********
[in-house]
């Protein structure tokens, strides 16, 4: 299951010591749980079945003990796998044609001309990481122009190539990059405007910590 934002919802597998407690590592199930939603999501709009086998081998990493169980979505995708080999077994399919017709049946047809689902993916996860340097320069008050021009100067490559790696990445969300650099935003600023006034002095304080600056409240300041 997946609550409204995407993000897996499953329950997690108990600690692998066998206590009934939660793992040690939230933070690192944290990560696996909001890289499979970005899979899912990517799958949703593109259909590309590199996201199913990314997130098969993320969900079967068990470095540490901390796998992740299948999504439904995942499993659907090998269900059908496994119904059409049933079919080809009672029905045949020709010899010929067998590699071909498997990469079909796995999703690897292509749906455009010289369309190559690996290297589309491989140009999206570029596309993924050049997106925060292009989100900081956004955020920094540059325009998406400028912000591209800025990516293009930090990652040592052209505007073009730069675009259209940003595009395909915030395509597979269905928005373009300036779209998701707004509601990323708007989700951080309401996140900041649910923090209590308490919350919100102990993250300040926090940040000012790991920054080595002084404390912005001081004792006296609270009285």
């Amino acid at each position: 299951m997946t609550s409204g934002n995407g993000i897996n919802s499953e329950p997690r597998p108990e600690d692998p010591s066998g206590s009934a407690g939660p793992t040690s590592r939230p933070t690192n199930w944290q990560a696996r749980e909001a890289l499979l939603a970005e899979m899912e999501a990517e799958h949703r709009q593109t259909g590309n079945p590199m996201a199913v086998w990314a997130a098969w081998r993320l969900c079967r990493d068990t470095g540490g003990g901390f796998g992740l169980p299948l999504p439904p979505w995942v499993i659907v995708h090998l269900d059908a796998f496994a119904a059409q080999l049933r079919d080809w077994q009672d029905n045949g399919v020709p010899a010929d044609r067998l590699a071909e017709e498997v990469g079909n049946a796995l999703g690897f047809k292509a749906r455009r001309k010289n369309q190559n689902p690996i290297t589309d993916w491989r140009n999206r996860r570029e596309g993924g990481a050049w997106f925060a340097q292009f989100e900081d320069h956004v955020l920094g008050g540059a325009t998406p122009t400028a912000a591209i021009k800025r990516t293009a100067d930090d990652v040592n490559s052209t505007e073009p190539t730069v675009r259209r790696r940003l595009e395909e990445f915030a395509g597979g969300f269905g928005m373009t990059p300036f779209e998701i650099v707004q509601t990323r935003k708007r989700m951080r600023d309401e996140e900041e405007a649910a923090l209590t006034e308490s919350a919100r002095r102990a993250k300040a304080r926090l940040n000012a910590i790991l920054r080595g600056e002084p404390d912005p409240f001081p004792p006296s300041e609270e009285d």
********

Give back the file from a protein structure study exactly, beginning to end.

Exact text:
[in-house]
């Protein structure tokens, strides 16, 4: 299951010591749980079945003990796998044609001309990481122009190539990059405007910590 934002919802597998407690590592199930939603999501709009086998081998990493169980979505995708080999077994399919017709049946047809689902993916996860340097320069008050021009100067490559790696990445969300650099935003600023006034002095304080600056409240300041 997946609550409204995407993000897996499953329950997690108990600690692998066998206590009934939660793992040690939230933070690192944290990560696996909001890289499979970005899979899912990517799958949703593109259909590309590199996201199913990314997130098969993320969900079967068990470095540490901390796998992740299948999504439904995942499993659907090998269900059908496994119904059409049933079919080809009672029905045949020709010899010929067998590699071909498997990469079909796995999703690897292509749906455009010289369309190559690996290297589309491989140009999206570029596309993924050049997106925060292009989100900081956004955020920094540059325009998406400028912000591209800025990516293009930090990652040592052209505007073009730069675009259209940003595009395909915030395509597979269905928005373009300036779209998701707004509601990323708007989700951080309401996140900041649910923090209590308490919350919100102990993250300040926090940040000012790991920054080595002084404390912005001081004792006296609270009285």
């Amino acid at each position: 299951m997946t609550s409204g934002n995407g993000i897996n919802s499953e329950p997690r597998p108990e600690d692998p010591s066998g206590s009934a407690g939660p793992t040690s590592r939230p933070t690192n199930w944290q990560a696996r749980e909001a890289l499979l939603a970005e899979m899912e999501a990517e799958h949703r709009q593109t259909g590309n079945p590199m996201a199913v086998w990314a997130a098969w081998r993320l969900c079967r990493d068990t470095g540490g003990g901390f796998g992740l169980p299948l999504p439904p979505w995942v499993i659907v995708h090998l269900d059908a796998f496994a119904a059409q080999l049933r079919d080809w077994q009672d029905n045949g399919v020709p010899a010929d044609r067998l590699a071909e017709e498997v990469g079909n049946a796995l999703g690897f047809k292509a749906r455009r001309k010289n369309q190559n689902p690996i290297t589309d993916w491989r140009n999206r996860r570029e596309g993924g990481a050049w997106f925060a340097q292009f989100e900081d320069h956004v955020l920094g008050g540059a325009t998406p122009t400028a912000a591209i021009k800025r990516t293009a100067d930090d990652v040592n490559s052209t505007e073009p190539t730069v675009r259209r790696r940003l595009e395909e990445f915030a395509g597979g969300f269905g928005m373009t990059p300036f779209e998701i650099v707004q509601t990323r935003k708007r989700m951080r600023d309401e996140e900041e405007a649910a923090l209590t006034e308490s919350a919100r002095r102990a993250k300040a304080r926090l940040n000012a910590i790991l920054r080595g600056e002084p404390d912005p409240f001081p004792p006296s300041e609270e009285d």